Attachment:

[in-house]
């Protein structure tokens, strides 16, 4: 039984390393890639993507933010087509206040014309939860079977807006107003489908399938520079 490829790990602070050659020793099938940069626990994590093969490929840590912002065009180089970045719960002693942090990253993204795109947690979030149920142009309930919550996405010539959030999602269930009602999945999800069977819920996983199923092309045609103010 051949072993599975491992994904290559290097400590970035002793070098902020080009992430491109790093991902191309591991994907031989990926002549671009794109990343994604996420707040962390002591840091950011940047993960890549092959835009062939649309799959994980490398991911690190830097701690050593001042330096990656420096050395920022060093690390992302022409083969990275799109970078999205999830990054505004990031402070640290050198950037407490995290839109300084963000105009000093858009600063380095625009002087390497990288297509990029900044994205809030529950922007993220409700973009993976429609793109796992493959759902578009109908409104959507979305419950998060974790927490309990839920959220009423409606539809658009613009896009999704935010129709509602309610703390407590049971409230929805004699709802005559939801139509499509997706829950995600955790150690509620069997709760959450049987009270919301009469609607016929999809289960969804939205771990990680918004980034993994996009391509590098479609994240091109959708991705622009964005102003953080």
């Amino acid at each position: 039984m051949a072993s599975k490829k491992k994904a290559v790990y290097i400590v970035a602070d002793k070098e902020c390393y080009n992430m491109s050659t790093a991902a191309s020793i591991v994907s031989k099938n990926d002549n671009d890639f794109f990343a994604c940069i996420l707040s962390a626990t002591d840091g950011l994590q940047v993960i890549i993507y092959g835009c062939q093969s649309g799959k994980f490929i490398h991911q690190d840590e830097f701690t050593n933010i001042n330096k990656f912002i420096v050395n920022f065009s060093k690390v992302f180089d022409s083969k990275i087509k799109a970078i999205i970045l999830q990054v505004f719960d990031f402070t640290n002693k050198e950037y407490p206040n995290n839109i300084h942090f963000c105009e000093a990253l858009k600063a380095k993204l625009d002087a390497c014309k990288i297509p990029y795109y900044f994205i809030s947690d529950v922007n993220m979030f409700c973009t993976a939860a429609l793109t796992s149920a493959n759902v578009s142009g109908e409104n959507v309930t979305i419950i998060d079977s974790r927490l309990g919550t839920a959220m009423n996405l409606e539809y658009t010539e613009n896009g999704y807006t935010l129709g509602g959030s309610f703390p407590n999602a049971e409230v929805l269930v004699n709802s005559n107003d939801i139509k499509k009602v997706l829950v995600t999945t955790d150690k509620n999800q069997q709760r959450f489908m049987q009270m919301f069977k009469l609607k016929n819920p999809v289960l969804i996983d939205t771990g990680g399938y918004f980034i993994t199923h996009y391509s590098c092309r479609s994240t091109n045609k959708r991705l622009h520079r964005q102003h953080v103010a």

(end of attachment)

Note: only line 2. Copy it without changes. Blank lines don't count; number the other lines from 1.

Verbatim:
């Protein structure tokens, strides 16, 4: 039984390393890639993507933010087509206040014309939860079977807006107003489908399938520079 490829790990602070050659020793099938940069626990994590093969490929840590912002065009180089970045719960002693942090990253993204795109947690979030149920142009309930919550996405010539959030999602269930009602999945999800069977819920996983199923092309045609103010 051949072993599975491992994904290559290097400590970035002793070098902020080009992430491109790093991902191309591991994907031989990926002549671009794109990343994604996420707040962390002591840091950011940047993960890549092959835009062939649309799959994980490398991911690190830097701690050593001042330096990656420096050395920022060093690390992302022409083969990275799109970078999205999830990054505004990031402070640290050198950037407490995290839109300084963000105009000093858009600063380095625009002087390497990288297509990029900044994205809030529950922007993220409700973009993976429609793109796992493959759902578009109908409104959507979305419950998060974790927490309990839920959220009423409606539809658009613009896009999704935010129709509602309610703390407590049971409230929805004699709802005559939801139509499509997706829950995600955790150690509620069997709760959450049987009270919301009469609607016929999809289960969804939205771990990680918004980034993994996009391509590098479609994240091109959708991705622009964005102003953080």